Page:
The massive oil spill that inundated the Gulf of Mexico in the spring and summer of 2010 severely damaged deep-sea corals more than 11 kilometers from the well site, a sea-floor survey conducted within weeks of the spill reveals. Although 10 more distant sites examined during the survey did not show any ill effects, future studies will be needed to confirm that they did not suffer long-term detriment from any exposure to oil, scientists say.
Starting with an explosion onboard the Deepwater Horizon oil drilling rig on 20 April and continuing for 85 days, the worst oil spill in U.S. history released an estimated 4.9 million barrels of oil -- about 20 times the amount spilled by the Exxon Valdez in Alaska in 1989. Between 3 and 4 months after the well was capped, researchers used the deep submersible vehicle Alvin and the remotely-operated vehicle Jason II to revisit several sites along the continental shelf known to host corals, says Charles Fisher, a team member and deep-sea biologist at Pennsylvania State University, University Park.
The researchers also used previously collected sonar data to identify a possibly rocky patch of sea floor where corals could thrive about 11 kilometers southwest of the well site. At that 1370-meter-deep site, which hadn't been visited before but had been right in the path of a submerged 100-meter-thick oil plume from the spill, the researchers found a variety of corals—most of them belonging to a type of colonial coral commonly known as sea fans—on a 10-meter-by-12-meter outcrop of rock. Nearby, boulders poking up through the sediment hosted isolated colonies of coral. Many of the corals were partially or completely covered with a brown, fluffy substance that Fisher variously calls "frothy gunk," "goop," and "snot."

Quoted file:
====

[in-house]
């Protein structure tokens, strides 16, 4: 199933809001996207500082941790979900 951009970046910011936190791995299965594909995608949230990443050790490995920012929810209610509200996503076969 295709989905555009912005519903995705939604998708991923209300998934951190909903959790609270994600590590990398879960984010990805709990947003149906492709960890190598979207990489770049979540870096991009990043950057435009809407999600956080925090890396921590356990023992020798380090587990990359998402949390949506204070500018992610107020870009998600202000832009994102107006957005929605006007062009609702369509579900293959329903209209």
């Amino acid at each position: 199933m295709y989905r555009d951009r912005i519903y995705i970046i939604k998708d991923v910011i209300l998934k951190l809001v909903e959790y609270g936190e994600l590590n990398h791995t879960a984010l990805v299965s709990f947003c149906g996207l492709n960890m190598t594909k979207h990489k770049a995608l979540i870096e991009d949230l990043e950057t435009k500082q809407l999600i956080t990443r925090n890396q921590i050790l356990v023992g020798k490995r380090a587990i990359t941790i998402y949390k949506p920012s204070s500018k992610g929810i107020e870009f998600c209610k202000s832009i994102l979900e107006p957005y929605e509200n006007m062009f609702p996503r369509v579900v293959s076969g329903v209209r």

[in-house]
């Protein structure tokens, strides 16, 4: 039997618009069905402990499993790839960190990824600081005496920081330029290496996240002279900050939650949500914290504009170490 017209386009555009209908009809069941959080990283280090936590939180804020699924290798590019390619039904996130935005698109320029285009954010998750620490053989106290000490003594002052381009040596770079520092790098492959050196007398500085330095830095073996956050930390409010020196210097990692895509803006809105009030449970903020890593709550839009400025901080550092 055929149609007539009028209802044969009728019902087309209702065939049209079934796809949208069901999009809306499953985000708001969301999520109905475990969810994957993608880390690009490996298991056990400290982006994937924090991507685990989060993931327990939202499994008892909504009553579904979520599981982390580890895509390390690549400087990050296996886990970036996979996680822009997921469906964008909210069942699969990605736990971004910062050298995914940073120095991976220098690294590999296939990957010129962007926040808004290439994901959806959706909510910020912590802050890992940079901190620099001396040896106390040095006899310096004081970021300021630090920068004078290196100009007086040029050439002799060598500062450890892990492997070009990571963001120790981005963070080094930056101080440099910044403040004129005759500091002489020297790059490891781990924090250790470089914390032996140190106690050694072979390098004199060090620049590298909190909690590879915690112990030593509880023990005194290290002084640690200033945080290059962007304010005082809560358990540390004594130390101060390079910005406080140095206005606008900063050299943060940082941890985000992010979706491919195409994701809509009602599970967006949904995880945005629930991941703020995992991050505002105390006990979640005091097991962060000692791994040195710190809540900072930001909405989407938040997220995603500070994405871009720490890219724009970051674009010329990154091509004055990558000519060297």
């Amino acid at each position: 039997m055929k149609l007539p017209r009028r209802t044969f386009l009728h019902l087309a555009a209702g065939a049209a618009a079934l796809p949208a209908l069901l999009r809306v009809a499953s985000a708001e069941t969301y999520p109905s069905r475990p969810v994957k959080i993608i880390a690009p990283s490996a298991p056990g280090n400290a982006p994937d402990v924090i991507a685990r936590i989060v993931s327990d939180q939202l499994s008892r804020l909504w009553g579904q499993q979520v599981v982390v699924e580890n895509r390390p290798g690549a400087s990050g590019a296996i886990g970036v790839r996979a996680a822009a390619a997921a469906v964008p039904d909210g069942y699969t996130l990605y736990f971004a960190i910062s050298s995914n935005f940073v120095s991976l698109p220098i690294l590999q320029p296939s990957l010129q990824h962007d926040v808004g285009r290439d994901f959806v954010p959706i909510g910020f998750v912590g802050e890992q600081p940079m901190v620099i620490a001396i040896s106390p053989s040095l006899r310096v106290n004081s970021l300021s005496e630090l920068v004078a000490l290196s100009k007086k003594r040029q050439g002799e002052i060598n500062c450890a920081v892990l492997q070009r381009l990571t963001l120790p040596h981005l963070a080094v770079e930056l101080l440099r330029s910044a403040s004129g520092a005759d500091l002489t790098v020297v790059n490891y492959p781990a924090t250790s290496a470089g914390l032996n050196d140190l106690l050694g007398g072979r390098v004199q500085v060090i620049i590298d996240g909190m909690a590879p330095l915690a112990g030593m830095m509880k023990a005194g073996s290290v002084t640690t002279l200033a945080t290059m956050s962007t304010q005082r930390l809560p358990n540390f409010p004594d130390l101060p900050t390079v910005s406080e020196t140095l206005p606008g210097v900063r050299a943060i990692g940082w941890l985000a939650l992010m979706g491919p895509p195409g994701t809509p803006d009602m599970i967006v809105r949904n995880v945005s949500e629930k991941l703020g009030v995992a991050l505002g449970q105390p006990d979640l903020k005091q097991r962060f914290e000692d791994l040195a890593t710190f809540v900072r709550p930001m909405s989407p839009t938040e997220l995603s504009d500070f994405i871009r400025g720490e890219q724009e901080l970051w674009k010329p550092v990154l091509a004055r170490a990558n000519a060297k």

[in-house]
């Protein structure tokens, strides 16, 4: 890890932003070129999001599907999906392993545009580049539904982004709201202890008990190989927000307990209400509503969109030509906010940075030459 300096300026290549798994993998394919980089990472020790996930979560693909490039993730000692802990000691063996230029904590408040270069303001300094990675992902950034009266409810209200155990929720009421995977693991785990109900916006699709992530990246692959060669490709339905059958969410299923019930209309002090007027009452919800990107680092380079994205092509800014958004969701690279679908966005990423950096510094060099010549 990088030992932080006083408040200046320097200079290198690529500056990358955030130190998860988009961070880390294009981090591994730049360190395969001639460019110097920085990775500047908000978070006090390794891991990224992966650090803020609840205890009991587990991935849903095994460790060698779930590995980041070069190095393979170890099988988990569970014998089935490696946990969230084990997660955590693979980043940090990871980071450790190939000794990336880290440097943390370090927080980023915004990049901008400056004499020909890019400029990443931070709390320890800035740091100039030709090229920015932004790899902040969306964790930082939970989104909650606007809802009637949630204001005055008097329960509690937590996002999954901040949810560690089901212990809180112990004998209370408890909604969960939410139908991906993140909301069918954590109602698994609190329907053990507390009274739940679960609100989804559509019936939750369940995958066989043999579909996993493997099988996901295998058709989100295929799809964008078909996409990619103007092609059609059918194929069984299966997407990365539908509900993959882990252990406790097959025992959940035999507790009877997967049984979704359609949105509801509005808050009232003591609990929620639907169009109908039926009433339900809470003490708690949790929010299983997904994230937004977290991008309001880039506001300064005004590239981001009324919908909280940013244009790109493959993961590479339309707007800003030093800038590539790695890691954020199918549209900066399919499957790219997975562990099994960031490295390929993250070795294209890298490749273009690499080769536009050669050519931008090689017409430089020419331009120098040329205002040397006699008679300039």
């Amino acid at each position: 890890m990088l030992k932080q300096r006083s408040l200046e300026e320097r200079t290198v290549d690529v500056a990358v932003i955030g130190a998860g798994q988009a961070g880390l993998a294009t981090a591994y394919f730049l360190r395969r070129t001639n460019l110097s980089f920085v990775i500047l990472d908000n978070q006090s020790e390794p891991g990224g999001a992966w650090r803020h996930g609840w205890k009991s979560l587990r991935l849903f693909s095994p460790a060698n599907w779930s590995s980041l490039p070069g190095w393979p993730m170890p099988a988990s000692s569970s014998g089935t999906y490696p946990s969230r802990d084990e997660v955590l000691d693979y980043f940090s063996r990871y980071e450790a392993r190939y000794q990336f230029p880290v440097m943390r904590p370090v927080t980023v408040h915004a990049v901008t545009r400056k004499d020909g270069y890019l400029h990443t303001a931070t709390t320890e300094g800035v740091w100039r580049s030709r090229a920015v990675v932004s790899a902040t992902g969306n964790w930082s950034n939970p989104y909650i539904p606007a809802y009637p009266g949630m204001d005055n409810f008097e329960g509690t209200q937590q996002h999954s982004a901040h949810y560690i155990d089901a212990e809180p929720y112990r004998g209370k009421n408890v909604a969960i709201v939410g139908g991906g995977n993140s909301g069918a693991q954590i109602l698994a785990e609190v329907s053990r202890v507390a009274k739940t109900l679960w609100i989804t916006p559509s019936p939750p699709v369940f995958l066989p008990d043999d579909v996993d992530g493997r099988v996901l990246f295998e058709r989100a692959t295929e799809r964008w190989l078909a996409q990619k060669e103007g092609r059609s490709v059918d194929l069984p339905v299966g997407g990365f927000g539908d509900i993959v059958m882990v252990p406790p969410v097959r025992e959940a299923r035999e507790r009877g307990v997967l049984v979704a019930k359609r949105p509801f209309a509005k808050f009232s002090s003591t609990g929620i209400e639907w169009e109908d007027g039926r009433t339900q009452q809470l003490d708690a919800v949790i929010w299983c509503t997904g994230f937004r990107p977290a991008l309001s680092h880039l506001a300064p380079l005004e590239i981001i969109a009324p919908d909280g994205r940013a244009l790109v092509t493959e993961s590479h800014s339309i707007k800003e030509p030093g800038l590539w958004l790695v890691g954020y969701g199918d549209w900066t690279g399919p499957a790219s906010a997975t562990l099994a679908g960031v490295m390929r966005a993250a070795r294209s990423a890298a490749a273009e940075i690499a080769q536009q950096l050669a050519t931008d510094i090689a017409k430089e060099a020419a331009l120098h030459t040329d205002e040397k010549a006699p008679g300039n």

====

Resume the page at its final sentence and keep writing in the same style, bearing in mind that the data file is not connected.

Samples of the material contained mucus secreted by the corals—a sign the colonies had recently been under stress—as well as fragments of dead coral polyps, saturated and unsaturated fatty acids commonly found in biological tissues such as cell membranes, and a mélange of petroleum residues. Although the chemicals related to petroleum—including long-chain hydrocarbons, polycyclic aromatic hydrocarbons, and a group of compounds known as hopanoids—could have originated from other oil wells or natural sea floor seeps in the area, measurements of the ratios of specific hopanoids identify the Deepwater Horizon spill as the source of the oil, the researchers report online today in the Proceedings of the National Academy of Sciences. "It's like a fingerprint," says Helen White, a geochemist at Haverford College in Pennsylvania and a co-author of the new research.
In almost half of the 43 corals studied at the site, the majority of animals had died or were showing signs of stress, the researchers say. And in more than one-quarter of the corals, more than 90% of the animals showed such damage. Also, more than half of the brittle stars, a relative of starfish, found clinging to the sea fans were partially or completely bleached white, another certain sign of stress, says Fisher.
The new findings "show clearly the very negative effects in deep-water communities from this spill," says Samantha Joye, a biogeochemist at the University of Georgia in Athens who wasn't involved in the research. The true extent of damage from the spill is, for now, tough to determine because so much of the sea floor hasn't been examined, she notes. "The deeper you look, the more you're going to find."
Also, Joye notes, areas that weren't immediately damaged by oil plumes in the wake of the spill may be later exposed to oily material lofted from the ocean floor by strong currents or by human activities such as trawling. "This stuff is like the foam on a latte," she says. "It's very fluffy."